Institute for Advanced Professional Studies

Information Security Overview


Information has been valuable since the dawn of mankind: e.g. where to find food, how to build shelter, etc. As access to computer stored data has increased, information security has become correspondingly important. In the past, most corporate assets were "hard" or physical, such as factories, buildings, land and raw materials. Today far more assets are computer-stored information such as customer lists, proprietary formulas, marketing and sales information, and financial data. Some financial assets only exist as bits stored in various computers. Many businesses are solely based on information -- the data IS the business.

Information Security is a Process:

Information Security is very simply the process of protecting information availability, data integrity, and privacy.

No collection of products or technologies alone can solve every information security problem faced by an organization. Effective information security requires the successful integration of:

  • security products such as firewalls, intrusion detection systems, and vulnerability scanners
  • technologies such as authentication and encryption
  • security policies and procedures

Security Policies and Procedures:

An information system security policy is a well-defined and documented set of guidelines that describes how an organization manages and protects its information assets, and how it makes future decisions about its information system security infrastructure.

Security procedures document precisely how to accomplish a specific task. For example, a policy may specify that virus checking software is updated on a daily basis, and a procedure will state exactly how this is to be done -- a list of steps.

Security is Everyone's Responsibility:

Although some individuals may have "Security" in their title or may deal directly with security on a daily basis, security is everyone's responsibility. As the old saying goes, a chain is only as strong as its weakest link. A workplace may have otherwise excellent security, but if a help desk worker readily gives out or resets lost passwords, or employees let others tailgate on their opening secure doors with their keycard, security can be horribly compromised. Despite the robustness of a firewall, if a single user has hardware (e.g. a modem) or software (e.g. some file sharing software) that allows bypassing the firewall, a hacker may gain access with catastrophic results. There are examples where a single firewall, misconfigured for only a few minutes, allowed a hacker to gain entrance with disastrous results.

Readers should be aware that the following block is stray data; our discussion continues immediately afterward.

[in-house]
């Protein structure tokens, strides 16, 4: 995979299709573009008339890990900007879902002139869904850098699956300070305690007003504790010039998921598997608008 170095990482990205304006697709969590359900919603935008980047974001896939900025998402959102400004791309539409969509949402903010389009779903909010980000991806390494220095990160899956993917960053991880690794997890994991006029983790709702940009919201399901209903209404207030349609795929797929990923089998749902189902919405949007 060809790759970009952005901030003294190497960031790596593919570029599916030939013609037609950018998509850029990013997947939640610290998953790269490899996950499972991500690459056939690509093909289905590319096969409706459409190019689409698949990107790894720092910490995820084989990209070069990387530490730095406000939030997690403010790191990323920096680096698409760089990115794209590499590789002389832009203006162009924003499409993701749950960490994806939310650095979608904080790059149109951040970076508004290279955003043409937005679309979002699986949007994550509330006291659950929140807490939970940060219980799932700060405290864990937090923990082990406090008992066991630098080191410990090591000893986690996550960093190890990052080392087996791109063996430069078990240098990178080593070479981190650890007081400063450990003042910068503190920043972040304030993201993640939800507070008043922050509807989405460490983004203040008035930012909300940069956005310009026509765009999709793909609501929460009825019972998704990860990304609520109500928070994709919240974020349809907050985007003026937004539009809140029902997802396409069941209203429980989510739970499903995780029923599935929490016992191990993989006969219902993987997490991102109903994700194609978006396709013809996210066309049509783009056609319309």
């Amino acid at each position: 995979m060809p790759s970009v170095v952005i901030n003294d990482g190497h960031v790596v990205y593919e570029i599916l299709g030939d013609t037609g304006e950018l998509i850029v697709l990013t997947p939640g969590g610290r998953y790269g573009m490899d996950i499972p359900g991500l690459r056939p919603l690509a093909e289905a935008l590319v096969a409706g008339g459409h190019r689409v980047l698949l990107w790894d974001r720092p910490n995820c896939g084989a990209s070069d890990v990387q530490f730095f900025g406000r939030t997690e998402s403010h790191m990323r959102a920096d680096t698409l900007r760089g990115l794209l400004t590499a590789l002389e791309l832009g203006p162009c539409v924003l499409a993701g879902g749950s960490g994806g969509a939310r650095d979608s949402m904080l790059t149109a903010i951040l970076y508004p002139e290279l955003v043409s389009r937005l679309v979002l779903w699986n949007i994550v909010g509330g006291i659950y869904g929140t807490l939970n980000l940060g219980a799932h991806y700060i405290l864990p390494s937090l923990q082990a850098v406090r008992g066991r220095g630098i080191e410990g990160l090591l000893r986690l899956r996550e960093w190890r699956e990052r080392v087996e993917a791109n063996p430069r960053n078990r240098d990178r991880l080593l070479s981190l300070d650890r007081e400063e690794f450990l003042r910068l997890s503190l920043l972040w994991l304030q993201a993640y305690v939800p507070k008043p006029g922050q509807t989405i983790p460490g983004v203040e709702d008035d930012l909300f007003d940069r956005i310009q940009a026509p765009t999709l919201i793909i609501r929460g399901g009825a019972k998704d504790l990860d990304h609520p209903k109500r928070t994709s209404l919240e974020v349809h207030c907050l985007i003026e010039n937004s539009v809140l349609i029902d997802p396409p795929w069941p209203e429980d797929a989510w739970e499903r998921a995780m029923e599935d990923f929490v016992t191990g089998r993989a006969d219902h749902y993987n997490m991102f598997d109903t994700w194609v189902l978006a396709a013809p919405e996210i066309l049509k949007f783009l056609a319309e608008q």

Security is an issue during an application's entire lifecycle. Applications must be designed to be secure, they must be developed with security issues in mind, and they must be deployed securely. Security cannot be an afterthought and be effective. System analysts, architects, and programmers must all understand the information security issues and techniques that are germane to their work. For example:

  • programmers must understand how to avoid race conditions and how to implement proper input filtering
  • system architects must understand concepts such as defense in depth and security through obscurity shortcomings.

Computer user awareness is critical, as hackers often directly target them. Users should be familiar with security policies and should know where the most recent copies can be obtained. Users must know what is expected and required of them. Typically this information should be imparted to users initially as part of the new hire process and refreshed as needed.

Information Protection Involves a Tradeoff between Security and Usability:

There is no such thing as a totally secure system -- except perhaps one that is entirely unusable by anyone!

Corporate information security's goal is to provide an appropriate level of protection, based on the value of an organization's information and its business needs. The more secure a system is, the more inconvenience legitimate users experience in accessing it.

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